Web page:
Between resentment linked to the past, racism, distrust of Islam, stereotypes risk weighing on the spouse “exiled”. “From the start, despite themselves, Franco-Algerian couples contain strong inequalities”, says Beate Collet. A challenge to overcome: “You cannot live a love story and carry out a family project while remaining in this pattern. Couples are therefore looking for solutions to make these inequalities livable. »

Several scenarios are possible. One can give priority to the culture of the other by converting to their religion, respecting the division of roles within the couple prescribed by their tradition… “In the case of an Algerian spouse in a mixed couple in France, this can involve a change of name, the fact of being very close to the in-laws, having an aperitif like everyone else, explains Beate Collet. Clearly, it is a question of doing everything to erase the Algerian markers. »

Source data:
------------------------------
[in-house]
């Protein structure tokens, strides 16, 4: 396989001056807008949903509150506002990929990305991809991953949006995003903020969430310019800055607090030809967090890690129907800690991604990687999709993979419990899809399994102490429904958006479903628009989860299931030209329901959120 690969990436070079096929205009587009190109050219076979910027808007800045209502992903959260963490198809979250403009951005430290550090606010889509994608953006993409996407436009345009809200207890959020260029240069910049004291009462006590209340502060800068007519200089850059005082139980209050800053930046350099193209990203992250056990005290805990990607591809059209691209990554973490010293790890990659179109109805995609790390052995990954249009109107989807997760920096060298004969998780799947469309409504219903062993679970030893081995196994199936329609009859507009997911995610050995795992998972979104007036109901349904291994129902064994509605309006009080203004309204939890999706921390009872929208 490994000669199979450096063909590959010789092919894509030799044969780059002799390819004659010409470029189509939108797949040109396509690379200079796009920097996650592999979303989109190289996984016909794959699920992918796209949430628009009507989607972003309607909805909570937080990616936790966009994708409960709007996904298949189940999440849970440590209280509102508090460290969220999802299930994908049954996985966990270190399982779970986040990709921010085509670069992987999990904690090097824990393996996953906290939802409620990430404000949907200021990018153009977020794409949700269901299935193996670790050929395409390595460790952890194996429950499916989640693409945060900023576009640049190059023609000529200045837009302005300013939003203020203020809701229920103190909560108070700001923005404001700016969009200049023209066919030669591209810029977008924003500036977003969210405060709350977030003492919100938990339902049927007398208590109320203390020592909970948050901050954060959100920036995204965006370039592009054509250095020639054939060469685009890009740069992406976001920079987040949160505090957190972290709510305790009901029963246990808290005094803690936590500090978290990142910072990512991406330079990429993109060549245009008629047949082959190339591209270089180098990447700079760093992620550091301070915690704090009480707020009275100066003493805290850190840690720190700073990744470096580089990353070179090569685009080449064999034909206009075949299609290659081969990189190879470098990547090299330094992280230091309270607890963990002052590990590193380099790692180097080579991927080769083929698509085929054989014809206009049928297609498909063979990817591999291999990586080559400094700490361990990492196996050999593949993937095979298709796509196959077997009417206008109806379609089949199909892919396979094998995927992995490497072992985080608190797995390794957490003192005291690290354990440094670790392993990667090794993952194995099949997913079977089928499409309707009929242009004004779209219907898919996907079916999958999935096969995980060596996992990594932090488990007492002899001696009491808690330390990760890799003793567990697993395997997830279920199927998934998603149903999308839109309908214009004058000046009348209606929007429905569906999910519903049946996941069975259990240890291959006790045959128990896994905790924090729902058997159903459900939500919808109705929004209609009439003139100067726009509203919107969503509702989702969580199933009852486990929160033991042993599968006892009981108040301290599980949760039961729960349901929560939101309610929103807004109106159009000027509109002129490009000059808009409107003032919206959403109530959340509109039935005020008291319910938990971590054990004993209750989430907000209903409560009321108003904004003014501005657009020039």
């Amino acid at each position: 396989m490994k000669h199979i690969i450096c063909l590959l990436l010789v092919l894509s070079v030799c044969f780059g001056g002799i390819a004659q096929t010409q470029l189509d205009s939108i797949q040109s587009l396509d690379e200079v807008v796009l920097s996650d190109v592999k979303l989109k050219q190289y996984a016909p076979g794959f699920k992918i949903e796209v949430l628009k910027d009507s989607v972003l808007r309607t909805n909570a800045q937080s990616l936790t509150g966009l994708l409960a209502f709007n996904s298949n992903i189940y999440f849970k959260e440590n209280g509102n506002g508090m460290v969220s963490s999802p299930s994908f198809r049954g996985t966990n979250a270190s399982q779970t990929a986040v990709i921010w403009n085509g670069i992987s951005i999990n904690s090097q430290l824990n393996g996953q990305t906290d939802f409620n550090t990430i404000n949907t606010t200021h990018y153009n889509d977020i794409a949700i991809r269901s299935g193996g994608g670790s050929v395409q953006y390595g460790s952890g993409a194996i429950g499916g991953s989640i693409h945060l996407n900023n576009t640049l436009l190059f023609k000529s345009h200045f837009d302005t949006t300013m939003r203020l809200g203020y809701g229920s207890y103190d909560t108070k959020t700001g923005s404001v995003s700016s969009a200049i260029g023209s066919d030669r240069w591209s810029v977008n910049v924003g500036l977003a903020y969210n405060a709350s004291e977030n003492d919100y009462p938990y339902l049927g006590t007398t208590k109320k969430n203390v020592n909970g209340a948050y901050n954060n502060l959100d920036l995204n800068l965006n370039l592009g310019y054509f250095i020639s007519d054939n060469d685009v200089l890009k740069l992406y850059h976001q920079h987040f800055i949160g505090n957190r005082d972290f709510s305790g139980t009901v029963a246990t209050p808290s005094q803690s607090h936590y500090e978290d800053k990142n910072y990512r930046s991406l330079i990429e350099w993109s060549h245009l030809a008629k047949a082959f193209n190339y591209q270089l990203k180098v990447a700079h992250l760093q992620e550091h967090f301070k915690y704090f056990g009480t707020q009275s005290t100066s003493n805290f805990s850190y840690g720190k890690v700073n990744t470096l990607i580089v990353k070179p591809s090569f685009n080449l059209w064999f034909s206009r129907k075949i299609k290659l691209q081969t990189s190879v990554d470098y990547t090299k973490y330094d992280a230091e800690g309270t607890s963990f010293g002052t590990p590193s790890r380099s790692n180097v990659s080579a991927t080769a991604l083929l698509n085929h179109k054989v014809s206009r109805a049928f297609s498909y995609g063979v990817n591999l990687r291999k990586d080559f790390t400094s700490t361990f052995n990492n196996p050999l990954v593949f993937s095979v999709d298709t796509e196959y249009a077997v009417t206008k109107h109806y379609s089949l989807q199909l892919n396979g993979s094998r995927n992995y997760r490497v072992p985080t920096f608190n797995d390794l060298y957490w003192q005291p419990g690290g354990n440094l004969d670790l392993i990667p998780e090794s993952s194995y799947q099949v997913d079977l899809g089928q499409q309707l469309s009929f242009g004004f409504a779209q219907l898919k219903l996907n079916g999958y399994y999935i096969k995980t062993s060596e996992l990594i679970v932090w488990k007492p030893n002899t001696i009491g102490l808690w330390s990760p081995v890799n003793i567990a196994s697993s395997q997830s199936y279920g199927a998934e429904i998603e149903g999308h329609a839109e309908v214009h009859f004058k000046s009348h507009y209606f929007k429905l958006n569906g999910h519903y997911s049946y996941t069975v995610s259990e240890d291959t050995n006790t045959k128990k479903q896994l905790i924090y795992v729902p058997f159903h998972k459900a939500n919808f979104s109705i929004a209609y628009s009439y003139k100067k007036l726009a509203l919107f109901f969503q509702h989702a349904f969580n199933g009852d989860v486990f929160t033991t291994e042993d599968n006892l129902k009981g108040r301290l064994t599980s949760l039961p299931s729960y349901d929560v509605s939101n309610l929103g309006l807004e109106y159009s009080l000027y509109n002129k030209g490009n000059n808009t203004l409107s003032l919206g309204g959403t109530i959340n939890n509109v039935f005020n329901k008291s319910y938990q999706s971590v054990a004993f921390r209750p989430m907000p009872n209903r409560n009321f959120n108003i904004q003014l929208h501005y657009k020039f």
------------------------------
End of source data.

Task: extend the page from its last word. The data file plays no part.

A choice which, when it is made by the “exiled”, amounts to a “invisibilization of diversity”, according to the sociologist. And who, when it is the fact of “native”returns to a “differentiation”. But whether the mix is ​​erased or the difference displayed, the solution is only lasting if it comes from free choice. Also, it presents the risk, in the long term, of frustration for the “assimilated” spouse.

A common spirituality

Another scenario: the compromise, for which Agnès, 42, and Djamel, 45, have opted. In 2020, their wedding ceremony took the form of a “braiding” between the Catholic and Islamic traditions, says Agnès nicely. In a church in Île-de-France, a priest celebrated mass alongside a representative of the Muslim faith. The public was able to participate thanks to a booklet bringing together texts on the theme of the alliance borrowed from the two religions, in Arabic and French. This mixture structures the couple.